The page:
Analyze spatial Netcdf data: "Numpy on grids" (Python module)
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README.md

Overview

Build Status

Spacegrids organises data defined on grids. The goal is to provide convenient coordinate, grid and data (field) classes, providing intuitive data manipulation expressions. In addition, there is a small framework for data management. The module is documented here and extensively inside the python code.

Installs from pypi with pip install spacegrids (see https://pypi.python.org/pypi/spacegrids/)

For now, to satisfy dependencies, install on Ubuntu/ Debian:

apt-get install python-{tk,numpy,matplotlib,scipy}

The module consists only of the single file sg.py that can be downloaded from this Github page. The main classes are:

  • coord - grid points along a coordinate axis (discretisation of 1D space).
  • ax - axis: represents general coord direction: a meta coord. E.g. X or Y.
  • gr - grid: derived from tuple class, containing coord objects, representing lattices.
  • ax_gr - tuple of axes: as gr, but containing ax elements: a meta grid. E.g. (X, Y).
  • field - includes numpy array of data, has grid in gr attribute.
  • vfield - vector field. tuple-derived container of field elements.
  • exper - experiment. Represents an experiment directory.
  • project - project. Represents a project directory.

A dataset is stored in a Field object, that references the grid object on which the data is defined. Data vs grid consistency is ensured at the time of the creation of the Field object, and this integrity is maintained throughout with each grid-related operation on the data, avoiding errors relating to the interpretation of array indices. Functionality falls in two main categories:

  1. Object manipulation. This is the main category, and can involve the construction of grid objects from coord objects and or other grid objects, or grid related operations on a field F such as integration and differentiation or interpolation of a field F via the expression F(new_grid) etc.

  2. File IO related. Collections of datesets (read from Netcdf) is organized in units named "experiments", and is interpreted and converted into SG objects (fields, grids etc) based on information read from the Netcdf file (not the user). These objects are then arranged in memory within a project structure that reflects a subset of the data directory structure on disk and is easy to reference.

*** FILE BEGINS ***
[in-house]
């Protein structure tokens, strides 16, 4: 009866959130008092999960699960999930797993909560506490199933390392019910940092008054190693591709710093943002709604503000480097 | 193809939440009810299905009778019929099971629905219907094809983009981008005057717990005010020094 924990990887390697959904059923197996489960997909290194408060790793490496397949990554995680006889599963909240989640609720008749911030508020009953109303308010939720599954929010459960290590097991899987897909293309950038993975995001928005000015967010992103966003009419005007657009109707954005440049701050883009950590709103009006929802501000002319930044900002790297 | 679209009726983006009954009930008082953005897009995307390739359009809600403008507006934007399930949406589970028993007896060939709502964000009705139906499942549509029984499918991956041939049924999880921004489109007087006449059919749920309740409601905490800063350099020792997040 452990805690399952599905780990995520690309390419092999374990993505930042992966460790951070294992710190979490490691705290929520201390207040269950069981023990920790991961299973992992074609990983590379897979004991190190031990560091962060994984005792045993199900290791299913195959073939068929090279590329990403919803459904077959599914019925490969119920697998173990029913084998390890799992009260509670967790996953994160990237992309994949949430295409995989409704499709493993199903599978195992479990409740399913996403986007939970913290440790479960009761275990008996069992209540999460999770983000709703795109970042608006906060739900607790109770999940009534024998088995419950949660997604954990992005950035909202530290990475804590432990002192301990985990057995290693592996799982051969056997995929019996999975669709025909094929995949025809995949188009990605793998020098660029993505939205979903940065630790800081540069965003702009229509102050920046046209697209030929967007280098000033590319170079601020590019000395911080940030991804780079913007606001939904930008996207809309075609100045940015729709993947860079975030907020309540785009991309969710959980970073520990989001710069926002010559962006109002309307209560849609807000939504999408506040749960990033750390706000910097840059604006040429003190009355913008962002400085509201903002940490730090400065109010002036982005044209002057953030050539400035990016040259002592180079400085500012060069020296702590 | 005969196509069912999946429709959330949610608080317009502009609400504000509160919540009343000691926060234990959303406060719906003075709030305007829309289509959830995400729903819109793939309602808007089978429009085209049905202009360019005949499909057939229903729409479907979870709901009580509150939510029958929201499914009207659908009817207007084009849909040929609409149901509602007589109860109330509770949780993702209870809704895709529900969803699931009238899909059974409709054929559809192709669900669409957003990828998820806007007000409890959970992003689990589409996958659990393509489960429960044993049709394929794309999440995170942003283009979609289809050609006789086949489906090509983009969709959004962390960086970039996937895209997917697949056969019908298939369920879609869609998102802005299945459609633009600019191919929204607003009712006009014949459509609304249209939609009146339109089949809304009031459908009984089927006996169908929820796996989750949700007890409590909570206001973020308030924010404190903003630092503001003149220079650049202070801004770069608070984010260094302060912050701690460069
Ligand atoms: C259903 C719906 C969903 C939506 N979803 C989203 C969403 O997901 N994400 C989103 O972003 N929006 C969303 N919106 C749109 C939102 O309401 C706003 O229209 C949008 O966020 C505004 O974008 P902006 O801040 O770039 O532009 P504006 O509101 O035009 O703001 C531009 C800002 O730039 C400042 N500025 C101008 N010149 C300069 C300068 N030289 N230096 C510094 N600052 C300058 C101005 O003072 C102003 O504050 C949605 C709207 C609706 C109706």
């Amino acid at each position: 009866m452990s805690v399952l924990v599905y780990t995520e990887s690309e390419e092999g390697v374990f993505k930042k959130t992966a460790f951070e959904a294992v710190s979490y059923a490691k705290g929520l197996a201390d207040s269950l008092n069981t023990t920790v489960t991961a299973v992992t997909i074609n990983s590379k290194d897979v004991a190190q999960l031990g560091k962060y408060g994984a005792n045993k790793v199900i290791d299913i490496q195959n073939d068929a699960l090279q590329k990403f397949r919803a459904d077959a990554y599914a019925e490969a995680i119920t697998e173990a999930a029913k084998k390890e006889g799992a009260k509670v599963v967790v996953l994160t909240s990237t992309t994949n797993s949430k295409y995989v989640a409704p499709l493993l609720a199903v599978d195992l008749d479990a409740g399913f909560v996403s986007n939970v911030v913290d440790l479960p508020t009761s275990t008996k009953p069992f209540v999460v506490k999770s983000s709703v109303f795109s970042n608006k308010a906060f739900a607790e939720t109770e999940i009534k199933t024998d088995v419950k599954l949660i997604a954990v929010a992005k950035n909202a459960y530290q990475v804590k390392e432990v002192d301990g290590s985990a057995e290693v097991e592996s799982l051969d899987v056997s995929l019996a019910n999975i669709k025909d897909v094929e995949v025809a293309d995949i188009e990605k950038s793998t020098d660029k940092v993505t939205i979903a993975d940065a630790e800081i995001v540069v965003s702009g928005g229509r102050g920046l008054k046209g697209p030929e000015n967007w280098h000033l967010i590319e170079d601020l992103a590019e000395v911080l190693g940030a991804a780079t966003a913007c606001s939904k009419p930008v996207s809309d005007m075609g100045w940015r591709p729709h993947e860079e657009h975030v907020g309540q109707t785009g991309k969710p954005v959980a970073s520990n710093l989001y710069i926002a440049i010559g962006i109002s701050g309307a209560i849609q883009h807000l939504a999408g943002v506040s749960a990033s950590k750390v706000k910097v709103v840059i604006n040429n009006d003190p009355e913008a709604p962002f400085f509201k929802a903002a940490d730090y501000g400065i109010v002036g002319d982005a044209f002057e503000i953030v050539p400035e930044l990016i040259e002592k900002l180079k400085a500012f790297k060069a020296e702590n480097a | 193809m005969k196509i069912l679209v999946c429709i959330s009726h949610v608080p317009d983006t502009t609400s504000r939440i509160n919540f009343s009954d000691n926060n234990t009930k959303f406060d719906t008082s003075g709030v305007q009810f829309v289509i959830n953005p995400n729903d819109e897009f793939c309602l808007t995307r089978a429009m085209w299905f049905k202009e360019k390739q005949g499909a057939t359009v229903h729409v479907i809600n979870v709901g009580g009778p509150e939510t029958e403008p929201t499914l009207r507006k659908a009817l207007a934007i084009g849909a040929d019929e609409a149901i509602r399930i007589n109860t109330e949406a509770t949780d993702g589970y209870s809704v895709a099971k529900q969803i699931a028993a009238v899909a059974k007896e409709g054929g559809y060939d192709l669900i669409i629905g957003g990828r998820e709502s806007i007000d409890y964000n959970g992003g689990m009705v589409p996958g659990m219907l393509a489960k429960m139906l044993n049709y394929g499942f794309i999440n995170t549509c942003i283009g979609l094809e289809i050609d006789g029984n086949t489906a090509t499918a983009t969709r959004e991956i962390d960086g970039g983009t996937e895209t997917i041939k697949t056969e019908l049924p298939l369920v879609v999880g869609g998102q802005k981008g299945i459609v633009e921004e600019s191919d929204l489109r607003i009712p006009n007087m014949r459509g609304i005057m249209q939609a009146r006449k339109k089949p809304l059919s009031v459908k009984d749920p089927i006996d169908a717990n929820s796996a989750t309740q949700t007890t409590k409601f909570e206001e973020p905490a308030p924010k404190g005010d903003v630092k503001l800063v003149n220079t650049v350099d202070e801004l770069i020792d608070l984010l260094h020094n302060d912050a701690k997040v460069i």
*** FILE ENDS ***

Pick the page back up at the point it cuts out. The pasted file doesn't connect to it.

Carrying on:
Spacegrids also contains wrappers for some of the standard Matplotlib plotting functions that take fields as argument. This can be advantageous as fields contain more information than a regular numpy array, for instance axis labels (that are displayed from within the SG wrappers) and whether the field is defined on a lat-lon grid or whether z should point downward in the plot. Finally, operators such as grad and curl acting on vector fields can be defined in a natural way.

Getting started and data organization on disk

Getting started is very simple: download the sg.py file from this Github or http://web.science.unsw.edu.au/~wsijp/ and allow Python to find it, and organize some Netcdf data inside directories along the lines described below.

The module has been developed with Python v. 2.7.3 on Linux with the intention of platform independence (e.g. trying to use os.path.join etc.). The following python modules are required for the SG module: numpy, matplotlib, Scientific.IO (for Netcdf), scipy

A useful page for Netcdf is: http://gfesuite.noaa.gov/developer/netCDFPythonInterface.html

To manage your data using the SG module, Netcdf data must be organized inside directories you need to create in the following way (the grid related functionality can be used without doing this). Create a directory named PROJECTS inside your home directory ($HOME, the expected default) or in any location of your choosing (see below). PROJECTS will contain all the data for all the projects. Then create a subdirectory for each of your projects. Inside each project, say subdirectory test_project, create a small text file named projname containing only a name, say "glacial", to identify your project. In this case, type: echo glacial > projname within the test_project dir. All subdirectories inside test_project will now be regarded as potential experiment directories and will be searched for netcdf files when a SG project object P is created (see below). If a netcdf file is found in any of these subdirectories, an exper (experiment) object of the same name as the directory is created and added to the dictionary of experiments belonging to the project object P. Alternatively, if a Netcdf file is found directly inside test_project, it will be interpreted as the output of a single experiment, and an experiment object will be created for it. Experiment directories can have multiple netcdf files, and can be located inside subdirectories of project directories.